Mar 1, 2007
Just £300,000 (about $600k) is being plugged into a national public debate by the UK government on stem cell research. According to Science and Innovation Minister Malcolm Wicks the UK’s two major public funders of stem cell research will use the cash to run a national public discussion about this cutting-edge area of science.
The Biotechnology and Biological Sciences Research Council (BBSRC) and the Medical Research Council (MRC) will receive the funding as part of the government’s ScienceWise initiative. The aim will be to find out what are the public’s concerns, views and attitudes to this face-most moving area of science. It will also provide a forum for revealing the challenges that researchers face and the potential benefits of stem cell science.
At today’s launch Wicks said: “The Government believes that stem cell research offers enormous potential to deliver new treatments for many devastating diseases where there is currently no effective cure. Huge numbers of people are affected by these diseases and Britain is a world-leader in stem cell research. But there must be a proper dialogue with the wider public on the future of stem cell research. We need to raise public awareness about the potential opportunities
and challenges in this area.”
One key element of the initiative is to raise awareness of the world-class stem cell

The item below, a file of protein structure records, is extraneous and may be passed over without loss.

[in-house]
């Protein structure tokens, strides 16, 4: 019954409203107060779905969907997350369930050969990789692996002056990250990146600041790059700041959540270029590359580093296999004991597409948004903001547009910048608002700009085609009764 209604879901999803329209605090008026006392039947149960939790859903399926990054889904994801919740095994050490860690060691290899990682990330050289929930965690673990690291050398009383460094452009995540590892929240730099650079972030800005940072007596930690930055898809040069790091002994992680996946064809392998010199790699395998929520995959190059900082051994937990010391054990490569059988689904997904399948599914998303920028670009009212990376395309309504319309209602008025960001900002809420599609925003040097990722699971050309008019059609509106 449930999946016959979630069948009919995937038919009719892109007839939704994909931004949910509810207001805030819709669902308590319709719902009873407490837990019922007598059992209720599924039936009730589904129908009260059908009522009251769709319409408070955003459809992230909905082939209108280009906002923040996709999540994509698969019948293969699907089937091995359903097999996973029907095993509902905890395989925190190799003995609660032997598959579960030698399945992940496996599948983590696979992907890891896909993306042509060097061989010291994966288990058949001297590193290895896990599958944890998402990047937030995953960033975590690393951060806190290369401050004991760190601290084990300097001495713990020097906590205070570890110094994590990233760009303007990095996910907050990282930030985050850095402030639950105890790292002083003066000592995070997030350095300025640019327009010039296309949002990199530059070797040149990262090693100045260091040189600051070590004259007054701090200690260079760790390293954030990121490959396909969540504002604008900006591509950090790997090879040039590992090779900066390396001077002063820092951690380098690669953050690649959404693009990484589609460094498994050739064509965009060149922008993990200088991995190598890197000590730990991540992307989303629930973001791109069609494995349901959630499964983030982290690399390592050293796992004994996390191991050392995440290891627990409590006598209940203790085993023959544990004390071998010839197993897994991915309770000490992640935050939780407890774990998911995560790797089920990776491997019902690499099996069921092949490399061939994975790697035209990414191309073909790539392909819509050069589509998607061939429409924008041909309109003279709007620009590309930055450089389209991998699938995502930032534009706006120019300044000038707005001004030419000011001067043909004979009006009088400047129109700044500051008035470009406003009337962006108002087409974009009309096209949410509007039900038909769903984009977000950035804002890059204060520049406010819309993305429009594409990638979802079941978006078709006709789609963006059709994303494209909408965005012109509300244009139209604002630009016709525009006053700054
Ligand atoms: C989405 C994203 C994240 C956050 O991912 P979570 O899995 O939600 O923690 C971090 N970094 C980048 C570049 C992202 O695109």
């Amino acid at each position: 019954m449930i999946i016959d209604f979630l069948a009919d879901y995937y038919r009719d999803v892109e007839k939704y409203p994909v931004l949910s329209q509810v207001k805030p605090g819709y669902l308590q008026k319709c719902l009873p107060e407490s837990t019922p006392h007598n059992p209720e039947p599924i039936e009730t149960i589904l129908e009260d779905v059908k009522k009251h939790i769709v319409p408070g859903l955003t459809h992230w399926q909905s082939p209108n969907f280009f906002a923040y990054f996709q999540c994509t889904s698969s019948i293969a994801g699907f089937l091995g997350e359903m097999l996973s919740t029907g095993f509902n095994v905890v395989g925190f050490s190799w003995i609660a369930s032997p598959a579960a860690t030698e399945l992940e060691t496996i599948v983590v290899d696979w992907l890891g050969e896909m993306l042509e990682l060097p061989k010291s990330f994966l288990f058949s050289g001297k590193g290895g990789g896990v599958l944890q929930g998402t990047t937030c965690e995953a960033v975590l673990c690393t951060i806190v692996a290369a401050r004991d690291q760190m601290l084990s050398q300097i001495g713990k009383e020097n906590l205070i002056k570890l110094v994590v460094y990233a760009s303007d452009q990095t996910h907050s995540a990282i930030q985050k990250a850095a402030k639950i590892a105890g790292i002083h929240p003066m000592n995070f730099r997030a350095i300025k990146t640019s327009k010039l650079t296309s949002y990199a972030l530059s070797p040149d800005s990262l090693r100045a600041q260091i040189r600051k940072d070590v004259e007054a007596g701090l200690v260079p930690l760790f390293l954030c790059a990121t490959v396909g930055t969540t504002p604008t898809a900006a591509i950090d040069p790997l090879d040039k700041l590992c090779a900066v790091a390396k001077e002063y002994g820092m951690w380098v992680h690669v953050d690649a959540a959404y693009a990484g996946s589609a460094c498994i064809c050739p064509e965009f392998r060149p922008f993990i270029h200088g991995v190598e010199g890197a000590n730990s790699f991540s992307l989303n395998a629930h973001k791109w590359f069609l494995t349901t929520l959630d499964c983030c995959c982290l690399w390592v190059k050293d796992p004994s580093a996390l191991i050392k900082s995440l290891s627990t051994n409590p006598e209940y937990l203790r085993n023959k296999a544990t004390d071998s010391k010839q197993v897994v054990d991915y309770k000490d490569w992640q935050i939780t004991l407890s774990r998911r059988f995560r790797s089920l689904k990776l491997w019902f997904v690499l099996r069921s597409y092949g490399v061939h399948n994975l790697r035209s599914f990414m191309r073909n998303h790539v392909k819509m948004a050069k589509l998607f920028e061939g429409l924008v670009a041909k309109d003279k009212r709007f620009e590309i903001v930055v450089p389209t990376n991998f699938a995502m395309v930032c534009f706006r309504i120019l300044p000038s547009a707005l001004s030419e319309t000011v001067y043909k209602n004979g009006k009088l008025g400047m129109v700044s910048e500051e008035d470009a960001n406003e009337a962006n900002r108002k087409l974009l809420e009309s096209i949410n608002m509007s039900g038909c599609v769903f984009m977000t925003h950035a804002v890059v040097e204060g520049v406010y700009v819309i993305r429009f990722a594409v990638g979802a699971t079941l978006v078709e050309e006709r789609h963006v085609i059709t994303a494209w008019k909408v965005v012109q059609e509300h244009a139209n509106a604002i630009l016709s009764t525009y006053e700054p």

research being carried out in the UK, at centres such as Newcastle University, and the progress being made towards practical treatments.
BBSRC’s Julia Goodfellow added, “It is essential that scientists working in areas such as stem cell research engage in a real dialogue with the public. The new programme will give scientists, funders and the government up-to-date information on what the public really think about stem cell research while giving people the chance to voice their views and concerns.” So, basically repeating what Wicks said. The MRC’s chief Colin Blakemore, had a slightly different slant. “Scientists who work
on stem cells want to ensure they maintain the trust and support of the public for their research,” he said. “But to achieve this, we need to explain what work is being carried out and why it’s being done.”
So, is £300,000 enough to do the job? Compare this with the ludicrous amounts of money available to anti-science type lobby groups which amount to millions and it really does look like a pittance. Half of that amount could easily be eaten up by an independent designer putting together a corporate logo for the project and the other half will have gone on snacks and wine for the launch party buffet, or am I being far, far too cynical? You tell me.